A: You have hit the nail on the head, as we say in the business.
Q: Has there been any interest from any commercial concerns about marketing this device so far?
A: It depends largely on if the bananas are home-grown or imported.
A: Oh yes…
She said she would get back to me “in due course”, as she feels “there is something here” that shows the British bulldog spirit thing is very much alive in these current traumatic times.
John Ward: designer, inventor, manufacturer and bendy banana enthusiast
In fact, Ryan Hasler-Stott is two people – comedy person and Teletubbies insert director John Ryan and Darren Hasler-Stott, of whom more below.
So I talked to them…
John Ryan (left) with Darren Hasler-Stott
ME: Why did you write a children’s book? Because it’s commercial?
JOHN RYAN: No, because we’re both big kids.
ME (TO JOHN RYAN): I talked to you for a blog in July 2021 and you were just about to publish A Mission Most Fowl back then. That was over a year ago.
JOHN RYAN: I think we got a bit distracted. We built an extension. Covid Lockdown happened. My work went. Darren’s work went. He’s an electrician. I wanted to get a new bathroom. Darren is the go-to guy with ideas.
ME: You wanted an electric bathroom?
JOHN RYAN: We got carried away. It started with the bathroom and spiralled. Before we knew it, we were driving diggers round the back garden, digging holes.
ME: Hold on! He’s an electrician; you wanted a bathroom. Electricity and water… Not compatible.
JOHN RYAN: Electricity and water both involve currents.
ME: You have a point.
JOHN RYAN: We wanted to publish a book and build an extension. What I’m saying is we’re not limited by imagination.
ME: This doesn’t explain the year-long gap in publishing the book.
ME: It was just going to be called A Mission Most Fowl. Why is it now called Tag Tinsel: A Mission Most Fowl? What does that even mean?
DARREN: The main character used to have a label attached to him – a tag. Tinsel was the name they gave him. You just put the two together.
ME: The two of you met on a writing course in 1999. Why did you need a writing course? It’s just going to teach you bad rules. There are no rules.
DARREN: I think it taught us everything we did NOT want to be or do really.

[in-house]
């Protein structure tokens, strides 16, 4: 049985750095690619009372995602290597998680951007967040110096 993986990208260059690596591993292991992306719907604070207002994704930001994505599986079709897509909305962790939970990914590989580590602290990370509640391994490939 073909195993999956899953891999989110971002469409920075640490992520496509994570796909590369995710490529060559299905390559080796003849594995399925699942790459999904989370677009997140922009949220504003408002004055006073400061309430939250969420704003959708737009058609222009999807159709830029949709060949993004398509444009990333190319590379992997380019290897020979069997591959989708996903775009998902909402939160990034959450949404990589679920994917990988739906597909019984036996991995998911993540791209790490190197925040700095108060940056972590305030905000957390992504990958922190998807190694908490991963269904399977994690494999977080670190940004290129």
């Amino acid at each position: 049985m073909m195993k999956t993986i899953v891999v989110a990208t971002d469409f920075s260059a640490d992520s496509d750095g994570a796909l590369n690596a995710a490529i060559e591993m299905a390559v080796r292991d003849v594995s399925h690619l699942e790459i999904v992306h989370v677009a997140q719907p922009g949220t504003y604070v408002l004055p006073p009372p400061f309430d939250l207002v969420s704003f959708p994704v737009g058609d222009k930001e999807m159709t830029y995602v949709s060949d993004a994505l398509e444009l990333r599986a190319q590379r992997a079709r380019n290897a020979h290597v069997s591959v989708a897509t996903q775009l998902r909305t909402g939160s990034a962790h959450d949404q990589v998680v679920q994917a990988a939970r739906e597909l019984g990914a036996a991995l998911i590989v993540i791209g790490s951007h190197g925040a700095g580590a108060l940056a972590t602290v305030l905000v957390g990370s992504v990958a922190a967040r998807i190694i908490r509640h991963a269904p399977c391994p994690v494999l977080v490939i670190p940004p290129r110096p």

ME: It taught you what you did not want to write?
JOHN RYAN: There were a lot of people there who wrote traditional stories. Boy meets girl; boy loves girl; there’s a misunderstanding; it all comes right in the end. Whereas Darren’s story…
DARREN: I did a short story. Basically about a guy on the run who’s being pursued by a bloke who’s dressed as a magician. A bloke who’s been diagnosed with schizophrenia for hearing voices. But basically he’s house-bound and the neighbour had a dog and, to keep the dog from getting bored, he played the radio all day – talk radio. So he’s driven mad by talk radio in isolation.
ME: But again: Why did you need a writing course?
JOHN RYAN: I was working for the Council and I wanted to write and someone said: “No-one’s gonna buy your writing if you work for the Council.” He said: “If you do stand-up comedy, you get to perform on TV. I didn’t want to do stand-up comedy; I just wanted to write for kids. So, literally for my birthday, I signed up to a Writing For Kids course,
I couldn’t attend the first week because my daughter was going to be born any day. So what did they have next? They had a Creative Writing course. So I did that and met Darren. He supported me getting into stand-up. He came to all my early gigs. He’s got a great sense of humour.
ME: So Ryan’s a fantasist and you are an anecdotalist?
JOHN RYAN: Well,I have an observational eye. So, consequently, the Mission Most Fowl story then evolved from a traditional Good v Evil set-up and, along the way, Darren’s kind of Pratchettesque brain came up with ideas that my brain doesn’t even consider. There are a lot of weapons made from unusual objects.
Organic weaponry, exploding fruit… and ducks
DARREN: Organic weaponry. Exploding fruit, an organic supercomputer called MAD – Mission Accessory Device – a MAD computer.
ME: You and Darren met 22 years ago and it’s taken you this long to decide you wanted to write together?
JOHN RYAN: Well, no, over the years, when I’ve had ideas for stand-up, I’d run the ideas past him. So we spent a lot of time building an extension, laughing and going: “Here’s an idea!”
ME: And the plot is…?
JOHN RYAN: Basically, there is a mighty duck army who want to take over the planet. The humans have left Earth. And the only thing between them and all the technology that Man left behind is our team of superheroes who live in a cave. So, to draw them out the cave, the ducks do outrageous things. The team will come out of the cave. And then the ducks will capture them get the technology and all will be well.
But it never quite works out like that.
ME: They “do outrageous things”?